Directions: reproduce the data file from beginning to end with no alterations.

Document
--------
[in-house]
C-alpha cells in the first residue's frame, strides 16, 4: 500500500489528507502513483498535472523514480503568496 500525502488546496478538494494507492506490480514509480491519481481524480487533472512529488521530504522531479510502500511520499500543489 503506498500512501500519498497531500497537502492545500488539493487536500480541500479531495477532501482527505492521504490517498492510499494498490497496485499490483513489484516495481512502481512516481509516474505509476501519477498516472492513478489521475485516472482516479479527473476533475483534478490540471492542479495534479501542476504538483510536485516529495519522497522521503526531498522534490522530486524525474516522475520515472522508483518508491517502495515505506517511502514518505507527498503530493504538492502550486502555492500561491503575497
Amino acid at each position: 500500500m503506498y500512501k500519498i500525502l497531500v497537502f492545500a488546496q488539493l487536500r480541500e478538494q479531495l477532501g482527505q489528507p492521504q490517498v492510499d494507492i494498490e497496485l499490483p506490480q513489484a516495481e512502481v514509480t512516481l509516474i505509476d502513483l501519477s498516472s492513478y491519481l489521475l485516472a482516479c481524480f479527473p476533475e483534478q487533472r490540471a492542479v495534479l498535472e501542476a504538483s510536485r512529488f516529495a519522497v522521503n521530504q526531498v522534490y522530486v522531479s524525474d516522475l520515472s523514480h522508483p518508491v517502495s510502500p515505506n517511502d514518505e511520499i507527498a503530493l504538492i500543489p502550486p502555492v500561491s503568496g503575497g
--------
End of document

[in-house]
C-alpha cells in the first residue's frame, strides 16, 4: 500500500489528507502513483498535472523514480503568496 500525502488546496478538494494507492506490480514509480491519481481524480487533472512529488521530504522531479510502500511520499500543489 503506498500512501500519498497531500497537502492545500488539493487536500480541500479531495477532501482527505492521504490517498492510499494498490497496485499490483513489484516495481512502481512516481509516474505509476501519477498516472492513478489521475485516472482516479479527473476533475483534478490540471492542479495534479501542476504538483510536485516529495519522497522521503526531498522534490522530486524525474516522475520515472522508483518508491517502495515505506517511502514518505507527498503530493504538492502550486502555492500561491503575497
Amino acid at each position: 500500500m503506498y500512501k500519498i500525502l497531500v497537502f492545500a488546496q488539493l487536500r480541500e478538494q479531495l477532501g482527505q489528507p492521504q490517498v492510499d494507492i494498490e497496485l499490483p506490480q513489484a516495481e512502481v514509480t512516481l509516474i505509476d502513483l501519477s498516472s492513478y491519481l489521475l485516472a482516479c481524480f479527473p476533475e483534478q487533472r490540471a492542479v495534479l498535472e501542476a504538483s510536485r512529488f516529495a519522497v522521503n521530504q526531498v522534490y522530486v522531479s524525474d516522475l520515472s523514480h522508483p518508491v517502495s510502500p515505506n517511502d514518505e511520499i507527498a503530493l504538492i500543489p502550486p502555492v500561491s503568496g503575497g